Two Anime Actioners Debut in Hollywood

The American Cinematheque at the historic Egyptian Theatre in Hollywood, Calif., is serving up some visually stunning sci-fi action for animation fans over the next couple days. First up tonight, Aug. 6, is the 2004 Sundance selection, Sky Blue, followed by the outrageously twisted Dead Leaves on Saturday.

The Los Angeles premiere of Sky Blue will screen tonight at 7 p.m. Directed by Moon-saeng Kim, the Maxmedia release is set in a post-apocalyptic future where the fortunate few are gathered in a protected mega-city called Ecoban, while others are left to perish in the polluted wastelands outside. A daring young rebel named Suha decides to challenge the status quo and runs smack into his childhood love, a gorgeous, gun-toting member of Ecoban’s security force. The film runs 86 minutes and will be followed by a discussion with Sunmin Park, writer/producer/director of the English-language adaptation.

From Production I.G., the studio behind Blood–The Last Vampire and the anime sequence in Quentin Tarantino’s Kill Bill, comes Dead Leaves, screening Saturday, Aug. 7, at 3 p.m. Released by Manga Ent., director Hiroyuki Imaishi’s sci-fi/sex/action flick is set on a satellite prison in space filled with unwanted mutants. A skinny guy with a TV for a head and an incredibly attractive chick with a psychic eyeball join forces to lead their fellow prisoners on a bloody escape mission. The film runs 58 minutes and features extreme, cartoon-style violence and sexual situations. No one under 18 will be admitted. The first 30 people to enter the theater will receive a Dead Leaves poster.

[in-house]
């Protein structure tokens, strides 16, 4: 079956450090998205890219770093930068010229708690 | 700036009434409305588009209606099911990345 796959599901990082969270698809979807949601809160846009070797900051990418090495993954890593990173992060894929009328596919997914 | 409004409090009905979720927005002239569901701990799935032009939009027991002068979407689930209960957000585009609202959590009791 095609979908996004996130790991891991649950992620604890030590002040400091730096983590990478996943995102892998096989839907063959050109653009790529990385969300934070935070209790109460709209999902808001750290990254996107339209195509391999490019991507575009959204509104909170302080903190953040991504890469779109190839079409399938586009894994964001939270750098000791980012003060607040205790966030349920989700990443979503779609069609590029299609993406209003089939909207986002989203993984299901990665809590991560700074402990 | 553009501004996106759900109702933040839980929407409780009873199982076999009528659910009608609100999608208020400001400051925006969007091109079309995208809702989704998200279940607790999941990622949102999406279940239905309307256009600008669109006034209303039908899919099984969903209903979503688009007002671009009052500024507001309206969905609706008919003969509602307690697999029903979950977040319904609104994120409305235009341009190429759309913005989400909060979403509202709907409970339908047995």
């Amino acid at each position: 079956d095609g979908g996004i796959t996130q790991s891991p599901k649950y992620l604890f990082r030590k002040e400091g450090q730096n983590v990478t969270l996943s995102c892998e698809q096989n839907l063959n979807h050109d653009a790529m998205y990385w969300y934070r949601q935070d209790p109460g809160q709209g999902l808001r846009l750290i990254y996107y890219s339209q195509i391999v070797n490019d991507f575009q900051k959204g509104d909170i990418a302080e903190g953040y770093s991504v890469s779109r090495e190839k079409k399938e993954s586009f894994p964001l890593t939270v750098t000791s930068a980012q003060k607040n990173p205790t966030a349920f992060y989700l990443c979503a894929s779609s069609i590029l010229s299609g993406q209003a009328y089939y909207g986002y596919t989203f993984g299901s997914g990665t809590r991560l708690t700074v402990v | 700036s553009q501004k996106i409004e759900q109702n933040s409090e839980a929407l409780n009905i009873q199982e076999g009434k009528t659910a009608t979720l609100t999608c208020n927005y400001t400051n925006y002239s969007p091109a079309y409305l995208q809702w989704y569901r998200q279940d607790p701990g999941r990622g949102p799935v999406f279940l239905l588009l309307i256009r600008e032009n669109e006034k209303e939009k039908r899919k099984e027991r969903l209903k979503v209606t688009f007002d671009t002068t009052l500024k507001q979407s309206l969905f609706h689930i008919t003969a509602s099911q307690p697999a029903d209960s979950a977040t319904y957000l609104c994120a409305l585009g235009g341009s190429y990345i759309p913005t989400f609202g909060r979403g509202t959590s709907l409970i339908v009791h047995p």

The American Cinematheque’s 5th Annual Festival of Fantasy, Horror and Science—Fiction continues on Wednesday, Aug. 11, at 7 p.m. with a shorts program featuring Nirvan Mullick’s The Box Man, an eerie stop-motion film about alienation. Mullick and several other filmmakers will be on hand for a discussion afterward. Also screening as part of the month-long fest is the late Rene Laloux’s animated feature, Fantastic Planet. The 1973 Cannes Special Grand Prize-winner is set on a planet where humans are kept as pets or exterminated as vermin. The 72-minute pic will run Sunday, Aug. 15, at 6 p.m.

For more information on American Cinematheque screenings at the Egyptian Theater, visit